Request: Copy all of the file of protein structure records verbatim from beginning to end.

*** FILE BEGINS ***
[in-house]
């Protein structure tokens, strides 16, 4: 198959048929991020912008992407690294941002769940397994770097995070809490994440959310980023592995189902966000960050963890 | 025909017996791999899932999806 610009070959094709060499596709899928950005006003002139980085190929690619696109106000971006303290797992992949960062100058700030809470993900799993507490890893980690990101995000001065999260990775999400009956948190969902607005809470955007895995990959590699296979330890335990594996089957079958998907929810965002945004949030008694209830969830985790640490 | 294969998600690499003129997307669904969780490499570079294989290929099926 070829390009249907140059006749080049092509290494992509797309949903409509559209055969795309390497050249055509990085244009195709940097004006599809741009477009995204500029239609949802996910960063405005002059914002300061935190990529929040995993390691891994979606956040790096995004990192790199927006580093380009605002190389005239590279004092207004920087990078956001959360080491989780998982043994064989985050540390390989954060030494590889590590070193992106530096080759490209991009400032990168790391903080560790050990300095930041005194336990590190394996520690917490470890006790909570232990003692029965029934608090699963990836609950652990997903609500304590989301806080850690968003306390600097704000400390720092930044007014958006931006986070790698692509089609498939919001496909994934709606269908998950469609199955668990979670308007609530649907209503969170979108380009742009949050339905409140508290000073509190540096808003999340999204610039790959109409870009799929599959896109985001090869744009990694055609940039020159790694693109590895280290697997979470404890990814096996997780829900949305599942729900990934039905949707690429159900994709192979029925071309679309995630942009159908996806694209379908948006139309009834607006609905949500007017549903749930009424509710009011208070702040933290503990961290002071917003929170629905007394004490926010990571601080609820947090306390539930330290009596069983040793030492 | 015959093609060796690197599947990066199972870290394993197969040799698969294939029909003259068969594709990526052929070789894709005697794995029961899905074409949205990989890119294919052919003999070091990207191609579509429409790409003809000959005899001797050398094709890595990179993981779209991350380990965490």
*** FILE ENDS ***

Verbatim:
[in-house]
């Protein structure tokens, strides 16, 4: 198959048929991020912008992407690294941002769940397994770097995070809490994440959310980023592995189902966000960050963890 | 025909017996791999899932999806 610009070959094709060499596709899928950005006003002139980085190929690619696109106000971006303290797992992949960062100058700030809470993900799993507490890893980690990101995000001065999260990775999400009956948190969902607005809470955007895995990959590699296979330890335990594996089957079958998907929810965002945004949030008694209830969830985790640490 | 294969998600690499003129997307669904969780490499570079294989290929099926 070829390009249907140059006749080049092509290494992509797309949903409509559209055969795309390497050249055509990085244009195709940097004006599809741009477009995204500029239609949802996910960063405005002059914002300061935190990529929040995993390691891994979606956040790096995004990192790199927006580093380009605002190389005239590279004092207004920087990078956001959360080491989780998982043994064989985050540390390989954060030494590889590590070193992106530096080759490209991009400032990168790391903080560790050990300095930041005194336990590190394996520690917490470890006790909570232990003692029965029934608090699963990836609950652990997903609500304590989301806080850690968003306390600097704000400390720092930044007014958006931006986070790698692509089609498939919001496909994934709606269908998950469609199955668990979670308007609530649907209503969170979108380009742009949050339905409140508290000073509190540096808003999340999204610039790959109409870009799929599959896109985001090869744009990694055609940039020159790694693109590895280290697997979470404890990814096996997780829900949305599942729900990934039905949707690429159900994709192979029925071309679309995630942009159908996806694209379908948006139309009834607006609905949500007017549903749930009424509710009011208070702040933290503990961290002071917003929170629905007394004490926010990571601080609820947090306390539930330290009596069983040793030492 | 015959093609060796690197599947990066199972870290394993197969040799698969294939029909003259068969594709990526052929070789894709005697794995029961899905074409949205990989890119294919052919003999070091990207191609579509429409790409003809000959005899001797050398094709890595990179993981779209991350380990965490």